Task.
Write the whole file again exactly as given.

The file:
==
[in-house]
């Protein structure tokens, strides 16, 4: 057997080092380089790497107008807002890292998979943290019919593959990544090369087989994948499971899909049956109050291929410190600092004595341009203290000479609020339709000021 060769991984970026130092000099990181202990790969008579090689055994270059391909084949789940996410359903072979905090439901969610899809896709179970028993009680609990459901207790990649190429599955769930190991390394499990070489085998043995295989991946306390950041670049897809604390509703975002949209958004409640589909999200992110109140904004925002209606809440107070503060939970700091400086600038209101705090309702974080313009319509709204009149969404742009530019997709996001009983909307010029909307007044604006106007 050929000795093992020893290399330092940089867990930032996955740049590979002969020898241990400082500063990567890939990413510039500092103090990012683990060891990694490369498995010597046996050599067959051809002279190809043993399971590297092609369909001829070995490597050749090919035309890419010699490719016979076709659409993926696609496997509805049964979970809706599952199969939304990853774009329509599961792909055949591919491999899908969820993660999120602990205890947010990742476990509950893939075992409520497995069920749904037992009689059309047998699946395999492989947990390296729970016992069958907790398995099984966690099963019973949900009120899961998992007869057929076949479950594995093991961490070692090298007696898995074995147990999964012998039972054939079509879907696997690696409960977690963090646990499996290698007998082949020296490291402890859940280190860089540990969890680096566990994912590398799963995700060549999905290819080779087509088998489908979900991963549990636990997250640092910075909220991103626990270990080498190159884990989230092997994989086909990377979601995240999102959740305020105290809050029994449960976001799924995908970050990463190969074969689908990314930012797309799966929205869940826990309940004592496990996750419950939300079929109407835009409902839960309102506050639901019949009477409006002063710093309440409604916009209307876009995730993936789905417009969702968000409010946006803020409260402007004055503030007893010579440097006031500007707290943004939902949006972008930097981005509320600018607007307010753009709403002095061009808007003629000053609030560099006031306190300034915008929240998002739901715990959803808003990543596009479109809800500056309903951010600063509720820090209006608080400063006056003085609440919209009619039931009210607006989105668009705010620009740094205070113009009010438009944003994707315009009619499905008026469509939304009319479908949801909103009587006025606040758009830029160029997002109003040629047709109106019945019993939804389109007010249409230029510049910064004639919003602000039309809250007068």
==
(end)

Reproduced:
[in-house]
């Protein structure tokens, strides 16, 4: 057997080092380089790497107008807002890292998979943290019919593959990544090369087989994948499971899909049956109050291929410190600092004595341009203290000479609020339709000021 060769991984970026130092000099990181202990790969008579090689055994270059391909084949789940996410359903072979905090439901969610899809896709179970028993009680609990459901207790990649190429599955769930190991390394499990070489085998043995295989991946306390950041670049897809604390509703975002949209958004409640589909999200992110109140904004925002209606809440107070503060939970700091400086600038209101705090309702974080313009319509709204009149969404742009530019997709996001009983909307010029909307007044604006106007 050929000795093992020893290399330092940089867990930032996955740049590979002969020898241990400082500063990567890939990413510039500092103090990012683990060891990694490369498995010597046996050599067959051809002279190809043993399971590297092609369909001829070995490597050749090919035309890419010699490719016979076709659409993926696609496997509805049964979970809706599952199969939304990853774009329509599961792909055949591919491999899908969820993660999120602990205890947010990742476990509950893939075992409520497995069920749904037992009689059309047998699946395999492989947990390296729970016992069958907790398995099984966690099963019973949900009120899961998992007869057929076949479950594995093991961490070692090298007696898995074995147990999964012998039972054939079509879907696997690696409960977690963090646990499996290698007998082949020296490291402890859940280190860089540990969890680096566990994912590398799963995700060549999905290819080779087509088998489908979900991963549990636990997250640092910075909220991103626990270990080498190159884990989230092997994989086909990377979601995240999102959740305020105290809050029994449960976001799924995908970050990463190969074969689908990314930012797309799966929205869940826990309940004592496990996750419950939300079929109407835009409902839960309102506050639901019949009477409006002063710093309440409604916009209307876009995730993936789905417009969702968000409010946006803020409260402007004055503030007893010579440097006031500007707290943004939902949006972008930097981005509320600018607007307010753009709403002095061009808007003629000053609030560099006031306190300034915008929240998002739901715990959803808003990543596009479109809800500056309903951010600063509720820090209006608080400063006056003085609440919209009619039931009210607006989105668009705010620009740094205070113009009010438009944003994707315009009619499905008026469509939304009319479908949801909103009587006025606040758009830029160029997002109003040629047709109106019945019993939804389109007010249409230029510049910064004639919003602000039309809250007068």